Sourdough Bread – Pain de Campagne

Modified from the recipe in Ken Forkish’s book “Flour Water Salt Yeast.

The part I disliked most about the original recipe was how much starter I was throwing away, and that it used commercial yeast. If I’m going to bother with starters and levains, I don’t want to use commercial yeast. So I modified it to make half the amount of levain, all of which goes into the main dough.

I also provide “full batch” and “half batch” measurements. A full batch will make two big boules. A half batch will make (obviously) one big boule, or two smaller oval loaves.

Feed Your Starter the Night Before

If you bake once a week like I do and not every day, you’ll need to refresh your starter that’s been sleeping in the fridge.

  1. Mix well with a metal spoon
  2. Throw out all but 3/4 of a cup or so
  3. Add and mix in 100 grams of ~90 degree Fahrenheit water and 100 grams flour
  4. Put into the oven with the oven light on
  5. Leave until the next morning.

Make Your Levain

The next morning, around 8 or 9 am, get a medium bowl and add and mix together the following:

IngredientFull BatchHalf Batch
Your starter50g25g
White / all-purpose flour200g100g
Whole wheat or rye flour50g25g
85 to 90 degree Fahrenheit water200g100g

(yes, this is easy math, but it’s also easy to forget to divide one ingredient by half).

Cover and put in your same oven with the oven light on (or some other warm place).

Autolyse the Main Dough

Around seven hours later (3pm if you started at 8am), get a bigger bowl and add the following:

IngredientFull BatchHalf Batch
White / all-purpose flour740g370g
Whole wheat or rye flour60g30g
Mix flours together to evenly distribute them.
85-90 degree Fahrenheit water (or milk)620g310g

Cover and let sit for 30 minutes in, you guessed it, the oven with the light on.

Option: Replace the water with milk to make a softer enriched-style bread.

Add Starter and Salt to Main Dough

After the 30 minutes are up and the flour is nice and autolysed:

IngredientFull BatchHalf Batch
Salt21g11g (rounded up)
  1. Add all the Levain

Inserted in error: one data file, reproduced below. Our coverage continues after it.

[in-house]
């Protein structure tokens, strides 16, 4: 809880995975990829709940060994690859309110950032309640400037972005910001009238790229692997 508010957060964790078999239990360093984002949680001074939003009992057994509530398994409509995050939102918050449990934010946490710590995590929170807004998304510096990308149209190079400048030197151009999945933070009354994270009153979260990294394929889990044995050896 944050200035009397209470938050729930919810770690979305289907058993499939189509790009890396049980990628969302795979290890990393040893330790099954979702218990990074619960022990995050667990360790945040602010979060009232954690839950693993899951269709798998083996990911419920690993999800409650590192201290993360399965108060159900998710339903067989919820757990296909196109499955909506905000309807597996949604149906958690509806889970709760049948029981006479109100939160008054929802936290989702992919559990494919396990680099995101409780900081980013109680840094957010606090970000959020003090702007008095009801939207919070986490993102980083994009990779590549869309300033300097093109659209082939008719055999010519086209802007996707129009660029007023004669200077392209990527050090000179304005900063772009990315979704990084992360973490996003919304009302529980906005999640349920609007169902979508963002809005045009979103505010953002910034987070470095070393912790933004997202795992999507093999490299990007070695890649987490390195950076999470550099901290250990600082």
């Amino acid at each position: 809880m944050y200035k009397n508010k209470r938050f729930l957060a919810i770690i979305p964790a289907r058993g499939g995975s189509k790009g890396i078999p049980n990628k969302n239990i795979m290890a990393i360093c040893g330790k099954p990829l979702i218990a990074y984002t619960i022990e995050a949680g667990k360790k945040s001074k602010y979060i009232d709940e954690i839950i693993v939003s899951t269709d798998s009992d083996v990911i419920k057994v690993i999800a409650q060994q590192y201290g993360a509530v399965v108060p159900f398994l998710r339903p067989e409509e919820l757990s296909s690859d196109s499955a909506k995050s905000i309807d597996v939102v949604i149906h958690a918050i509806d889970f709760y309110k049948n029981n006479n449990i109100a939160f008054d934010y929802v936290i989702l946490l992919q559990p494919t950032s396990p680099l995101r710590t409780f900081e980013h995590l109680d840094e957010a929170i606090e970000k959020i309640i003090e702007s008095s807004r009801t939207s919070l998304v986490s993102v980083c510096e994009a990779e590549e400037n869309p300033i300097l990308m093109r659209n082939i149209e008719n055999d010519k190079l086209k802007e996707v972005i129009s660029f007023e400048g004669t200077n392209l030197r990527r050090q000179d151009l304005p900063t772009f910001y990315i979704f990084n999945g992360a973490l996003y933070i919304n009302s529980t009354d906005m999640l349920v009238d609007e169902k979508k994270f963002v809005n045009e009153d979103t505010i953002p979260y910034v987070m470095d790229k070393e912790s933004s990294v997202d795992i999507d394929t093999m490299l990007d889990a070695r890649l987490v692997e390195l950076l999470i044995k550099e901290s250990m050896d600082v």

2. Add salt
  3. Mix (using the pincer technique) .

Stretch and Fold

Do three or four “stretch and folds“. The first very soon, say after resting for 5 minutes, then the others progressively later, with a max of up to 15 minutes, then let sit covered on the counter until it is a little more than doubled in size.

Divide the dough into whatever you’re making

With a full batch I always make Boules. So I cut my dough in half, form into tight balls, and put into proofing baskets. Cover the baskets and then put them into the fridge for 12 hours or so (i.e. overnight and into the next morning).

Bake the Bread

The next morning or afternoon, set the oven to 450, put a dutch oven in there, and let both come up to temperature, and then stay up to temp for another 30-40 minutes to let everything get good and hot.


  1. Dust your countertop with some flour.
  2. Take one of your bread dough baskets out of the refrigerator, flip it upside down to get it out of the proofing basket and onto the floured counter.
  3. Take the dutch oven out of the oven, place it on top of the stove, and remove the lid (carefully!). I always use Ken’s safety suggestion here which is to place a dry dishtowel on top of the hot lid to remind yourself to NOT grab it with your bare hands.
  4. Put the dough in to the dutch oven, replace the lid (using the dish towel or some other protection), and put the whole thing back into the oven.
  5. Bake for 30 minutes.
  6. After 30 minutes are up, your kitchen should smell like awesome fresh bread baking. Remove the dutch oven lid and bake for another 20 minutes, or longer if you want darker/crispier/thicker crust.
  7. Remove the dutch oven from the oven, take out your loaf of sourdough, and put on a cooling rack.
  8. Resit the urge to cut into your bread right away and instead let it cool on the rack.
  9. If you have more dough put the dutch oven back into the oven for 5-10 minute to let it re-heat and then do your next loaf.